Prince Williams/Getty Images

It's less about surviving an outbreak of the walking dead and more about walking away alive from other disasters.

Kansas Gov. Sam Brownback wants his state to be ready when zombies arrive.

And to make sure Kansas takes the threat of a zombie apocalypse seriously, Brownback plans to officially declare October "Zombie Preparedness Month" during a ceremonial event Friday at the Kansas Statehouse.

Zombie Preparedness Month, however, is not actually about planning a defense against viral reincarnate flesh eaters. Instead, Brownback's administration wants to capitalize on pop culture's zombie obsession to raise awareness about disaster planning and response.

State officials say the preparations needed for a fictional zombie attack are a good exercise for the natural disasters that could actually hit Kansas in the near future. The agency is calling on Kansans to devise a survival plan that they could implement in the unlikely event that a horde of zombies descends upon the Sunflower State. Five of the best entries will be highlighted during "Zombie Preparedness Day" on Oct. 25, an event that will take place in Topeka.

"If you're equipped to handle the zombie apocalypse, then you're prepared for tornadoes, severe storms, fire, and any other natural disaster Kansas usually faces," said Devan Tucking, a Human Services Officer with the Kansas Division of Emergency Management.

And Kansas isn't the only place preparing for the arrival of the living dead. In Virginia, Northern Virginia Community College is planning an event Thursday where zombie look-alikes will swarm the campus sharing tips with students about how to plan for disaster.

This post originally appeared on National Journal, an Atlantic partner site.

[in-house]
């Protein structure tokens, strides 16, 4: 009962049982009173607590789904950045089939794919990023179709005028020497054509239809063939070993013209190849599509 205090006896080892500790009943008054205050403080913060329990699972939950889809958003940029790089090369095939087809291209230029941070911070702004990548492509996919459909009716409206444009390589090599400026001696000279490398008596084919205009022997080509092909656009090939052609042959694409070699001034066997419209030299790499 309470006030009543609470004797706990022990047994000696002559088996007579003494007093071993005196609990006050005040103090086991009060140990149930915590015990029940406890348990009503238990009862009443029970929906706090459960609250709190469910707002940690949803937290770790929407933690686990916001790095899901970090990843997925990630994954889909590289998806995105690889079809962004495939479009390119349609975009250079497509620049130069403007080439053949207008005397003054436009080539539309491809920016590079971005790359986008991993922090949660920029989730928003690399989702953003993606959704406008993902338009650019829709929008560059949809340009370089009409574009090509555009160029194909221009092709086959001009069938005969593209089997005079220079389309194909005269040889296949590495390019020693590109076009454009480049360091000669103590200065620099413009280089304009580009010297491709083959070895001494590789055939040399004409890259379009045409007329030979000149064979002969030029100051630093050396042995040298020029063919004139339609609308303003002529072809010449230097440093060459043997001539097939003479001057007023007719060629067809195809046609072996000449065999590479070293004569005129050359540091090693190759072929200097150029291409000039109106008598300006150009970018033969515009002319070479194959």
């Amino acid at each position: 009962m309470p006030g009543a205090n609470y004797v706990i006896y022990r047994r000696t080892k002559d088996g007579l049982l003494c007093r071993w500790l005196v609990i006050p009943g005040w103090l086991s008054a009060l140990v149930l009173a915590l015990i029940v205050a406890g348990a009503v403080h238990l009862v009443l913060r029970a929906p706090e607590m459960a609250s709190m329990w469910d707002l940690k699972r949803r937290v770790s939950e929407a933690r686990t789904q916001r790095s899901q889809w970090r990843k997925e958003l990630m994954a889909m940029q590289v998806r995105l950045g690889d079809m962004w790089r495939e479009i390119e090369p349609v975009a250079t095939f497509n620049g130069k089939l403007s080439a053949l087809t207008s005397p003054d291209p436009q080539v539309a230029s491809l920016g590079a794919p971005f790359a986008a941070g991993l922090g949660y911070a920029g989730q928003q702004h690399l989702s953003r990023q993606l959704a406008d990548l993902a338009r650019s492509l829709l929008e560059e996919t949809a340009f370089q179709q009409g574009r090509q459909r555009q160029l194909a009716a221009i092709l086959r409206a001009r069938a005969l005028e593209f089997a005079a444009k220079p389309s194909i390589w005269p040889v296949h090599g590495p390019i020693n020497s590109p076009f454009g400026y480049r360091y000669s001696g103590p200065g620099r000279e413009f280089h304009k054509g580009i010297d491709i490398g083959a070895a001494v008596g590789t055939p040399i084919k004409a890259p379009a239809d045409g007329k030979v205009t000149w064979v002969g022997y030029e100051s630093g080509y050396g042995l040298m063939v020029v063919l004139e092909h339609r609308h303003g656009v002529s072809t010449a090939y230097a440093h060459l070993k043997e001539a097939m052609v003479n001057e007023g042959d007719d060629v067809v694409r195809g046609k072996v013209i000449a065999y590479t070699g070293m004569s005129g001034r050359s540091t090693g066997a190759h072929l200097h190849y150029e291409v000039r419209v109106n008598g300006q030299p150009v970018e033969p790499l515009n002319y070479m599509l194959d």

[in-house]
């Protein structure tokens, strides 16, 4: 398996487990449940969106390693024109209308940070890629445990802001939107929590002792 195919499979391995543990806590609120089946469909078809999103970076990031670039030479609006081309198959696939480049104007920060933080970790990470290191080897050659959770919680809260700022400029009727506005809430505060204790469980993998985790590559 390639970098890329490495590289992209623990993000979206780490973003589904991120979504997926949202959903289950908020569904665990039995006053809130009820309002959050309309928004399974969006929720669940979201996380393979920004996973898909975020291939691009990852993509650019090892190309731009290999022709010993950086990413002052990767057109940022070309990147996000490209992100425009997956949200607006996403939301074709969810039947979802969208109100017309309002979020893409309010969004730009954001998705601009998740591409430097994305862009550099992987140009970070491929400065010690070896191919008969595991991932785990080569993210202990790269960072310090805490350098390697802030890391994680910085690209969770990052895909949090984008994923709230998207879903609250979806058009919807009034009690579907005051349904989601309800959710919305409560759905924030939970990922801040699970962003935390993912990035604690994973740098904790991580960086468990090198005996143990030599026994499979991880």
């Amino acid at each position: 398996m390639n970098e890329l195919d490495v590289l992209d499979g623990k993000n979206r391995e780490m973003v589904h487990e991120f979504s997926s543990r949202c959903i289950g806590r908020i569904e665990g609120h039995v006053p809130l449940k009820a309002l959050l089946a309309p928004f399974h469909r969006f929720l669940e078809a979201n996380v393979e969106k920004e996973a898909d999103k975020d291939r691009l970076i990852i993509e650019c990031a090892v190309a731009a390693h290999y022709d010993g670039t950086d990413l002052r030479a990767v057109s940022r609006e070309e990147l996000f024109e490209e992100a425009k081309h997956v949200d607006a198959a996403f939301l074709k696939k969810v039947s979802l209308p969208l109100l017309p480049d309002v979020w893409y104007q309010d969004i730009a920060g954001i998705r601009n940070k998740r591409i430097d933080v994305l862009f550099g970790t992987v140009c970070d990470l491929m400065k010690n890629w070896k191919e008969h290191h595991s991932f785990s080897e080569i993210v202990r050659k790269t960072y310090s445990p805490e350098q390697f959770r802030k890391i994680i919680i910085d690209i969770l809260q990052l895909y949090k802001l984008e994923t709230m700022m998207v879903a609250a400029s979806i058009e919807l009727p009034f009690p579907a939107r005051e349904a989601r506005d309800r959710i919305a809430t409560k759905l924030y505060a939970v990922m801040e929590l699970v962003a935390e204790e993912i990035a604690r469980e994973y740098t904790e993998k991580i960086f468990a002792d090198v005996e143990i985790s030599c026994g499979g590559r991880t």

More from National Journal:

ALEC: Global Warming Could Be Good for You

Why Bad Polls Are Good for Business

Eric Holder Will Resign as Attorney General

About the Author

Most Popular

  1. Maria Romano stands behind one of her three children, Jennifer, 10, as she gets something to eat in their Harlem apartment in New York Thursday, June 3, 2005
    Equity

    Why HUD Wants to Restrict Assistance for Immigrants

    A proposal by Ben Carson’s agency would eject immigrant families from public housing to make way for the "most vulnerable." Housing advocates aren't buying it.

  2. Solar panels on a New York City rooftop.
    Environment

    New York City Passes Sweeping Climate Legislation

    The Climate Mobilization Act lays the groundwork for New York City’s own Green New Deal.

  3. a rendering of the moon village with a view of Earth
    Design

    Designing the First Full-Time Human Habitat on the Moon

    SOM, in partnership with the ESA and MIT, wants to accommodate research and maybe even tourism on the moon.

  4. a photo of a Metro PCS store in Washington, D.C.
    Equity

    What D.C.’s Go-Go Showdown Reveals About Gentrification

    A neighborhood debate over music swiftly became something bigger, and louder: a cry for self-determination from a community that is struggling to be heard.

  5. Transportation

    Electric Scooters Aren’t a Transportation Revolution Yet

    New data show a staggering rise in shared dockless e-scooter use nationwide. But commuting habits have seen little change since the dawn of micromobility.